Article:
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Daily Rounds: Alzheimer's Genes; Autism Treatments; Reflux Warnings; Mom Botoxes 8-Year-Old

Alzheimer’s Studies Find New Genetic Links - NYTimes.com
For years, there have been unproven but persistent hints that cholesterol and inflammation are part of the disease process. People with high cholesterol are more likely to get the disease. Strokes and head injuries, which make Alzheimer’s more likely, also cause brain inflammation. Now, some of the newly discovered genes appear to bolster this line of thought, because some are involved with cholesterol and others are linked to inflammation or the transport of molecules inside cells. (nytimes.com)

Autism Treatments Scrutinized in Study - WSJ.com
Their findings were more positive when it came to two other types of popular treatments: intensive behavioral intervention and medication. Early intensive behavioral treatments can involve multiple hours of practicing skills with a therapist each week for years. Experts have long advocated their use for improving cognitive and social symptoms, but research to assess their value has been difficult to conduct. Monday's report included 34 studies of these treatments, 23 of which the reviewers rated as poor quality. Still, there was enough evidence to suggest that these therapies improved IQ, language skills and day-to-day skills in some children with autism-spectrum disorders, the researchers said. Overall, however, more and better-quality research was needed, Dr. Warren said. "Our ability to say this one specific approach should be utilized for the child in front of me—we're not quite there yet," he said. (Wall Street Journal)

FDA advisory causes doctors to take another look at proton pump inhibitors - The Boston Globe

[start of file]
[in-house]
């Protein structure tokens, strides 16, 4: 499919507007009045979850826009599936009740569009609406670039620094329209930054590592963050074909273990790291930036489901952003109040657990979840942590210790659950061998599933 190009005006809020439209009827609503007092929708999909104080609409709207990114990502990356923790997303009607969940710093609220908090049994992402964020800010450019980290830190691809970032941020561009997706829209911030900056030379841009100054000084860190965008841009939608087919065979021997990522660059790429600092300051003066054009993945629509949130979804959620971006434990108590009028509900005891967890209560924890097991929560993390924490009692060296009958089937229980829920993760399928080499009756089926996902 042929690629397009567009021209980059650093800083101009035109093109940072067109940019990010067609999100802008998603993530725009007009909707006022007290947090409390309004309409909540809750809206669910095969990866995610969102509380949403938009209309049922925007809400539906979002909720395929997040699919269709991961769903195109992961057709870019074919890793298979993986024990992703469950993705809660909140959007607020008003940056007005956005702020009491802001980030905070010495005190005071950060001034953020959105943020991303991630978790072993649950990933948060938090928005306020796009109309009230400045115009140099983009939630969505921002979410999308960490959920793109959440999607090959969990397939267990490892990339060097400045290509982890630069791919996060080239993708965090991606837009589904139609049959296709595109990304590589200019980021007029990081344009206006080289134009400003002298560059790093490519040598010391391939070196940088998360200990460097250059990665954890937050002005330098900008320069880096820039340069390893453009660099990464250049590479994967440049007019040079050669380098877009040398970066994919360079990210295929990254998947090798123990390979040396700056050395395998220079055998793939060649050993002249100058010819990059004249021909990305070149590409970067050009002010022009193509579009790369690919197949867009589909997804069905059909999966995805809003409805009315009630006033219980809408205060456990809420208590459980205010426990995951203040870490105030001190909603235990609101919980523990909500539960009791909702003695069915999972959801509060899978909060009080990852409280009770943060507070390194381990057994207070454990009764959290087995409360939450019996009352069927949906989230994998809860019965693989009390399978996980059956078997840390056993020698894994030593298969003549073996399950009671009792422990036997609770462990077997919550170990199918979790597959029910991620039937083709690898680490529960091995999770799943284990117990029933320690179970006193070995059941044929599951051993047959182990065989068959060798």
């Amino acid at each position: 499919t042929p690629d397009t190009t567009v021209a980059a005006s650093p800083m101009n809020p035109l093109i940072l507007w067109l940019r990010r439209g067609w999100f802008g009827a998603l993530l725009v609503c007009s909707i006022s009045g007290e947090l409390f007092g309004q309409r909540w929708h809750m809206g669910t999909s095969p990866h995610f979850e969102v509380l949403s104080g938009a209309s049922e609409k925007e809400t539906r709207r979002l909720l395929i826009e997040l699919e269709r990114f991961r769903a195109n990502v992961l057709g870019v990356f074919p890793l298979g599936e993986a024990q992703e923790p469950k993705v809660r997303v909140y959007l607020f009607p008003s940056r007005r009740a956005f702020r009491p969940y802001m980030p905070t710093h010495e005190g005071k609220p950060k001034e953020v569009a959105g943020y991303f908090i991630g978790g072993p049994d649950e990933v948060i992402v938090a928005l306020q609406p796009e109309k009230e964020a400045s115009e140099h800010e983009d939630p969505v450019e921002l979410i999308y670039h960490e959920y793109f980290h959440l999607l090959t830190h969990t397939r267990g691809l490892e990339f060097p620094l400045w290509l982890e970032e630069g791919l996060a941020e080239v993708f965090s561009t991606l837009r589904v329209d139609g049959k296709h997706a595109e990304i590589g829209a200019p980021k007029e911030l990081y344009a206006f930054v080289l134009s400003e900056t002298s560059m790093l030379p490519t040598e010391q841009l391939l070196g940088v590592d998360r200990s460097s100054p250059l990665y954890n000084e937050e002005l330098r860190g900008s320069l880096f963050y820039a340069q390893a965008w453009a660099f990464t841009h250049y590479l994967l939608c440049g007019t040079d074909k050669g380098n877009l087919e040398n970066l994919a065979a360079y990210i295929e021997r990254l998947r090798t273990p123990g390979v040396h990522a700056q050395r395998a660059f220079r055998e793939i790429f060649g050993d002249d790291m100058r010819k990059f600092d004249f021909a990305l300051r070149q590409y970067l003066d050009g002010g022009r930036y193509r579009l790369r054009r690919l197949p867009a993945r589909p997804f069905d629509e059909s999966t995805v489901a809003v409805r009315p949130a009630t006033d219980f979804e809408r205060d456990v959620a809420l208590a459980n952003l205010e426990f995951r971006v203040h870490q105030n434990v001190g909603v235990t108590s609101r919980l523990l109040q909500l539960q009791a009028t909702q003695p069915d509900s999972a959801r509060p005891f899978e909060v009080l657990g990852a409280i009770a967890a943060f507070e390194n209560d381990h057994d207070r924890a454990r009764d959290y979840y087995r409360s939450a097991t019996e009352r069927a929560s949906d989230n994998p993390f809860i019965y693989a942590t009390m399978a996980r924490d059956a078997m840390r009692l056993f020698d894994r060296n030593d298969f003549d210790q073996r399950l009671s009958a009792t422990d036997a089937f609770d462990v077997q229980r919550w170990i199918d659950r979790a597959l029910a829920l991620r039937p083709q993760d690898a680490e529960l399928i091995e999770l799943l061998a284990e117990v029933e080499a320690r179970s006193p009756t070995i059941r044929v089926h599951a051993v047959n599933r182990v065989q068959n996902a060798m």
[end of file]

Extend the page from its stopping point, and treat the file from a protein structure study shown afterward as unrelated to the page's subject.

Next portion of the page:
Known as proton pump inhibitors, or PPIs, they include Nexium, Prilosec, Prevacid, and Zegerid. The Food and Drug Administration’s advisory said patients who take the medications for a long time, generally more than one year, may end up with low magnesium levels, which can put them at risk for seizures, irregular heartbeats, and muscle spasms. It was the second warning about the medications from the agency in less than a year.  (boston.com)

(Note: This British tabloid story came out last month, but continues to reverberate around the Internet, most recently in this San Francisco Examiner pick-up.)
I give my girl, 8, Botox for pageant | The Sun |Woman Once every three months, Britney climbs on a beautician's table and watches as mum Kerry prepares needles of Botox and fillers to be injected into her face. Beautician Kerry, 34, from Birmingham, buys the substances online and injects them into her daughter's forehead, lips and around her eyes. The beauty-pageant obsessed single mum also takes her to have her body waxed, in a bizarre bid to stop her growing hair when she eventually hits puberty. Kerry says these shocking and potentially dangerous treatments will guarantee Britney becomes famous as a teenager. She says: "What I am doing for Britney now will help her become a star. (The Sun)

Medical News: ACC: Yoga Stretches Afib Attack Frequency - in Meeting Coverage, ACC from MedPage Today
NEW ORLEANS — Yoga may cut down on episodes of atrial fibrillation for paroxysmal patients, researchers found in a prospective, single center study. Regular guided yoga sessions with relaxation and breathing exercises reduced the number of atrial fibrillation episodes by nearly 45%, to an average of 2.1 over three months compared with 3.8 doing other types of exercise for three months (P<0.001), Dhanunjaya Lakkireddy, MD, of the University of Kansas Hospital in Kansas City, and colleagues reported. (medpagetoday.com)

This program aired on April 4, 2011. The audio for this program is not available.

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